Cradle Of Filth - Damnation and a Day
Sony Music
Cradle of Filth Metal
17 songs (76'45")
Release year: 2003
Cradle Of Filth, Sony Music
Reviewed by Jay
Album of the year

When I first heard Cradle of Filth in 1996, I thought they were a joke. Did people actually listen to this music? Dani Filth’s voice was about as scary as a kitten and as evil as a glass of milk. The drumming overshadowed anything the guitarists were doing. I never liked Black Metal to begin with and this music was more ammunition for me to argue my case with. At that time in my mind, there was nothing that could convince me that “Dusk…And Her Embrace” could be considered good music. A few years later, I heard “From the Cradle to Enslave.” Whatever I had thought about Cradle earlier was erased once I heard this song. The keyboards and guitars ensnared me and caused me to re-evaluate their earlier work. The vocals had also matured a lot and the drumming was mixed down enough so that the entire song could be appreciated. Nevertheless, compared to Mayhem, Cradle of Filth was and is still not Black Metal. “From the Cradle to Enslave” had overdubs, meticulous production and sweetened sounds all thrown in the mix. Cradle of Filth had succeeded in something I never thought possible. They had crafted poppy, commercial Black Metal.

It is hard to keep track of the lineup of the band since members keep leaving and entering but Dani Filth has remained constant. His vocal styles have improved a lot but many people dislike Cradle solely because of him. I would argue to people that if you put his shrieks, growls and snarls behind, there was really a good musical core to the songs. Yet the vocals alone prevented a lot of people from appreciating the music. The “true” Black metalheads hated Cradle for perverting the name of Black metal with good reason. It was produced, slick and over the top. It wasn’t like Cradle went into the studio playing the same instruments album after album and only kept the first takes. Cradle should not be classified as Black Metal. They have created their own unique sound that can only be called Cradle of Filth Metal.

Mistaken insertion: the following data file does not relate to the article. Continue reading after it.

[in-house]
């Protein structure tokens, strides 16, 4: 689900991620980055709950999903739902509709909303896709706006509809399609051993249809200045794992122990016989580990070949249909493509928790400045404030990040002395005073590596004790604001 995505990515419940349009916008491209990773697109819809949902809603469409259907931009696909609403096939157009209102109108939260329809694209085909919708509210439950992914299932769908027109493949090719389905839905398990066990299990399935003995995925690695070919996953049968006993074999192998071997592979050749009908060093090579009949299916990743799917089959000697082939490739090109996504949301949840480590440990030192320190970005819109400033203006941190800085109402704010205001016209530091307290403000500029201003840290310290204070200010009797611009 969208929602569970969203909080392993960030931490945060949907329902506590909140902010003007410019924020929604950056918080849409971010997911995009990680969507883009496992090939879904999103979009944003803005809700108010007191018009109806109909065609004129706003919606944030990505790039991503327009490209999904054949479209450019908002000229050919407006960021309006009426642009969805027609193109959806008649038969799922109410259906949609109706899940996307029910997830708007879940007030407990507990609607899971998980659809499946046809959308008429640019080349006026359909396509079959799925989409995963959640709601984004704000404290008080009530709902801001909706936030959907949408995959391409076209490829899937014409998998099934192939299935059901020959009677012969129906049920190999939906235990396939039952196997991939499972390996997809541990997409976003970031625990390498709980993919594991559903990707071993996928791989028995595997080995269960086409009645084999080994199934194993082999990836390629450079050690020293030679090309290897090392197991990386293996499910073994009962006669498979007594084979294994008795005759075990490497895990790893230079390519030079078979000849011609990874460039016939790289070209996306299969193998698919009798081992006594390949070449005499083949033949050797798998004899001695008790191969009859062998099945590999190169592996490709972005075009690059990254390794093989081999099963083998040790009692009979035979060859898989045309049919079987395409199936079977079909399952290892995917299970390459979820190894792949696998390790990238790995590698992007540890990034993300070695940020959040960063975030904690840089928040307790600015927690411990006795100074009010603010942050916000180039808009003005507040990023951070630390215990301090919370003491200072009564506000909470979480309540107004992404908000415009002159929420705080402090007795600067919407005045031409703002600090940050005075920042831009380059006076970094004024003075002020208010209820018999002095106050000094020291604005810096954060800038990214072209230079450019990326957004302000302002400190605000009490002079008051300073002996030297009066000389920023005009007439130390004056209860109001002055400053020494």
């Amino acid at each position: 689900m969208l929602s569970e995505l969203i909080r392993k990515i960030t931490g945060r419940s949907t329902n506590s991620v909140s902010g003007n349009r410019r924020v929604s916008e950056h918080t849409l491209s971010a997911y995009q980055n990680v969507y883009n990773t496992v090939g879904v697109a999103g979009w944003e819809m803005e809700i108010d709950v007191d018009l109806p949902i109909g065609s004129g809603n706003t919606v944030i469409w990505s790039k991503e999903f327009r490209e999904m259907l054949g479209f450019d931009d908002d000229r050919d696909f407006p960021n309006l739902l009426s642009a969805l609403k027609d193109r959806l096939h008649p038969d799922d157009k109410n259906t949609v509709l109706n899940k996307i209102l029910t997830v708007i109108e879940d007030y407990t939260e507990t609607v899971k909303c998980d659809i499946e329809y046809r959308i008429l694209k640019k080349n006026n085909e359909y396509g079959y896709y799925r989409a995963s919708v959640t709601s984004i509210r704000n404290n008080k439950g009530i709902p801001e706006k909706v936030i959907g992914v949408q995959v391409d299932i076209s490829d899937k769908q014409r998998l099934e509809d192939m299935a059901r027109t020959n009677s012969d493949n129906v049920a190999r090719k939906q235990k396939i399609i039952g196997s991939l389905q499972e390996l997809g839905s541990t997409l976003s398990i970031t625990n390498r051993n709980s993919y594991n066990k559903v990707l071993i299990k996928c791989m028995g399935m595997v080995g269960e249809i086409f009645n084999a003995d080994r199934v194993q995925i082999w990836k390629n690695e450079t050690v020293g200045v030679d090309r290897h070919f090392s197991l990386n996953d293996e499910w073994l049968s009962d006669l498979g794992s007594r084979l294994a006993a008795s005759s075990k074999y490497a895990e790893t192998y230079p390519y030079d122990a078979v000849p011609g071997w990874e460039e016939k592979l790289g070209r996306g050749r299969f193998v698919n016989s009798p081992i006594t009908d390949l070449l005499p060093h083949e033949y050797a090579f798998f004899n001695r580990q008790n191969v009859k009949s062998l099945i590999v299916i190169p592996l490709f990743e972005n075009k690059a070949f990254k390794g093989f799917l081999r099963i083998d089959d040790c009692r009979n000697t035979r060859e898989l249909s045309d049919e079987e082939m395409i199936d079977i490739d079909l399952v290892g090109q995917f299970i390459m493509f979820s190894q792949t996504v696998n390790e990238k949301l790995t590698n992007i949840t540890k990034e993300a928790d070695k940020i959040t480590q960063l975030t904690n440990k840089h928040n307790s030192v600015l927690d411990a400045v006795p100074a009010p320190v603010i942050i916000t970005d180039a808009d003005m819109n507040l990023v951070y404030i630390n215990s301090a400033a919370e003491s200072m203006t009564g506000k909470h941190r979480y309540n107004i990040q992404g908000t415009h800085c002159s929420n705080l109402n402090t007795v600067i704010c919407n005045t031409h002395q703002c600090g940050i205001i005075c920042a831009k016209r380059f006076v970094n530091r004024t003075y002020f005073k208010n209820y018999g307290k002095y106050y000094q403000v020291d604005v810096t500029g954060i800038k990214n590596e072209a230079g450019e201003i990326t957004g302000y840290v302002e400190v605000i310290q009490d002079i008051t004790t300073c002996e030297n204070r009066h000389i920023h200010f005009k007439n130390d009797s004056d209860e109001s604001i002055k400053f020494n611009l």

Damnation and a Day” is the ninth studio release from Cradle of Filth. It is by far the best album they have ever released. Yes, it is better than “Cruelty and the Beast,” better than “From the Cradle to Enslave,” and certainly better than their last two studio releases. “Damnation and a Day” will be one of those albums that changes the face of metal. To get signed to a label like Sony, you have to have a significant fanbase. Despite being hated by “true” Black metalheads, there are many Cradle fans out there. Sony Records made no mistake signing the band and their money was well spent. On what you say? First of all, we have another flawlessly mixed and polished record thanks to Doug Cook of Anathema and Over Kill fame. Second, Cradle enlisted the help of a 40-piece orchestra and 32-person choir from Budapest and this really adds a new dimension to their music. Instead of having some cheesy Casio keyboard interludes between the songs, there are complete orchestrations that add a new facet of forebodingness to the music. Instead of sounding like a B-Movie sound track, it sounds like a professionally scored horror movie.

The album’s concept is taken from the bible with verses from the story of creation being recounted during the album introduction and being re-visited in a different light in the outro. Verses of the fall of Lucifer are also narrated in an album interlude. On to the music. Flawless. Each track sticks in your memory and is a perfect blend of old elements, new elements and orchestral elements. The rising crescendo near the end of “The Promise of Fever” adds a new dimension to Dani’s creams of agony. The drumming on the album is completely solid as Adrian Erlandsson (ex-At the Gates, ex-The Haunted) gives one of the best performances of his life, one that may rival his work on the seminal “Slaughter of the Soul.” Paul Allender’s guitar work shines once again and Martin Powell’s keyboards are much more refined and calculated than they have been on the past two albums. Dave Pybus’ bass lines can be heard which is another real first for Cradle since many of their albums have neglected bass.